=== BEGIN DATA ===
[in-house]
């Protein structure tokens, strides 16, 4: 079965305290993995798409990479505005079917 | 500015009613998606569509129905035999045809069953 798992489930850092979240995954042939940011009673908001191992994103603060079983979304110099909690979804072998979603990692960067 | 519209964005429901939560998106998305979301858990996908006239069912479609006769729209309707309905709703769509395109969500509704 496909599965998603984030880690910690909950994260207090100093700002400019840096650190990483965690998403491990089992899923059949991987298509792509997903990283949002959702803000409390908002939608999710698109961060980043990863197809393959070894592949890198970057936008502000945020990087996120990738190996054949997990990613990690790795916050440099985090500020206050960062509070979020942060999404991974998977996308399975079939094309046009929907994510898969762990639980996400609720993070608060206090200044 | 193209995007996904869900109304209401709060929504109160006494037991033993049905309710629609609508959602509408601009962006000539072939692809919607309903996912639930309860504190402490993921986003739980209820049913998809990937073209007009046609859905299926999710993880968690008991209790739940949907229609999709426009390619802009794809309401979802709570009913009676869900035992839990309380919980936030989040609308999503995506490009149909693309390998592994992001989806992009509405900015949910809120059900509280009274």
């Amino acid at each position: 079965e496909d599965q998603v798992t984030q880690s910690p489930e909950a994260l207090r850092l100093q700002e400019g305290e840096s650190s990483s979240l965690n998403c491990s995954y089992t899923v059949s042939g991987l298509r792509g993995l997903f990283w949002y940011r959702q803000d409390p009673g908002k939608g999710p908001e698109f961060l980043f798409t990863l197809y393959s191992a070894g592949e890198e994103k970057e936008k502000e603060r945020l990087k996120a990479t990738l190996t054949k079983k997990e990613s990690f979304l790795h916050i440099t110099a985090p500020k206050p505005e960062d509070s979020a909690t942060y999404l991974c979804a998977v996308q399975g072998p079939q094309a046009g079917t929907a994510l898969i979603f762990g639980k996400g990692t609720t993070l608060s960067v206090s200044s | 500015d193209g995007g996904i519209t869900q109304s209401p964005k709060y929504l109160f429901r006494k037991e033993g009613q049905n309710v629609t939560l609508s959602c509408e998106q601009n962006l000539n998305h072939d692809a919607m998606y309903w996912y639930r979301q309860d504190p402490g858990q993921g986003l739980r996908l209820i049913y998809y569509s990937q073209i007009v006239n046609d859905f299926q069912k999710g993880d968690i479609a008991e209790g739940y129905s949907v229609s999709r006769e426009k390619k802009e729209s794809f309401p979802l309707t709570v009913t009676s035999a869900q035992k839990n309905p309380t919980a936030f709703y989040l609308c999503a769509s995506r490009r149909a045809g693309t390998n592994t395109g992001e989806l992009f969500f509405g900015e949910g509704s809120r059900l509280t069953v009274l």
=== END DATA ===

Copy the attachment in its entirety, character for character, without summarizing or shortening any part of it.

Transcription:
[in-house]
């Protein structure tokens, strides 16, 4: 079965305290993995798409990479505005079917 | 500015009613998606569509129905035999045809069953 798992489930850092979240995954042939940011009673908001191992994103603060079983979304110099909690979804072998979603990692960067 | 519209964005429901939560998106998305979301858990996908006239069912479609006769729209309707309905709703769509395109969500509704 496909599965998603984030880690910690909950994260207090100093700002400019840096650190990483965690998403491990089992899923059949991987298509792509997903990283949002959702803000409390908002939608999710698109961060980043990863197809393959070894592949890198970057936008502000945020990087996120990738190996054949997990990613990690790795916050440099985090500020206050960062509070979020942060999404991974998977996308399975079939094309046009929907994510898969762990639980996400609720993070608060206090200044 | 193209995007996904869900109304209401709060929504109160006494037991033993049905309710629609609508959602509408601009962006000539072939692809919607309903996912639930309860504190402490993921986003739980209820049913998809990937073209007009046609859905299926999710993880968690008991209790739940949907229609999709426009390619802009794809309401979802709570009913009676869900035992839990309380919980936030989040609308999503995506490009149909693309390998592994992001989806992009509405900015949910809120059900509280009274």
């Amino acid at each position: 079965e496909d599965q998603v798992t984030q880690s910690p489930e909950a994260l207090r850092l100093q700002e400019g305290e840096s650190s990483s979240l965690n998403c491990s995954y089992t899923v059949s042939g991987l298509r792509g993995l997903f990283w949002y940011r959702q803000d409390p009673g908002k939608g999710p908001e698109f961060l980043f798409t990863l197809y393959s191992a070894g592949e890198e994103k970057e936008k502000e603060r945020l990087k996120a990479t990738l190996t054949k079983k997990e990613s990690f979304l790795h916050i440099t110099a985090p500020k206050p505005e960062d509070s979020a909690t942060y999404l991974c979804a998977v996308q399975g072998p079939q094309a046009g079917t929907a994510l898969i979603f762990g639980k996400g990692t609720t993070l608060s960067v206090s200044s | 500015d193209g995007g996904i519209t869900q109304s209401p964005k709060y929504l109160f429901r006494k037991e033993g009613q049905n309710v629609t939560l609508s959602c509408e998106q601009n962006l000539n998305h072939d692809a919607m998606y309903w996912y639930r979301q309860d504190p402490g858990q993921g986003l739980r996908l209820i049913y998809y569509s990937q073209i007009v006239n046609d859905f299926q069912k999710g993880d968690i479609a008991e209790g739940y129905s949907v229609s999709r006769e426009k390619k802009e729209s794809f309401p979802l309707t709570v009913t009676s035999a869900q035992k839990n309905p309380t919980a936030f709703y989040l609308c999503a769509s995506r490009r149909a045809g693309t390998n592994t395109g992001e989806l992009f969500f509405g900015e949910g509704s809120r059900l509280t069953v009274l």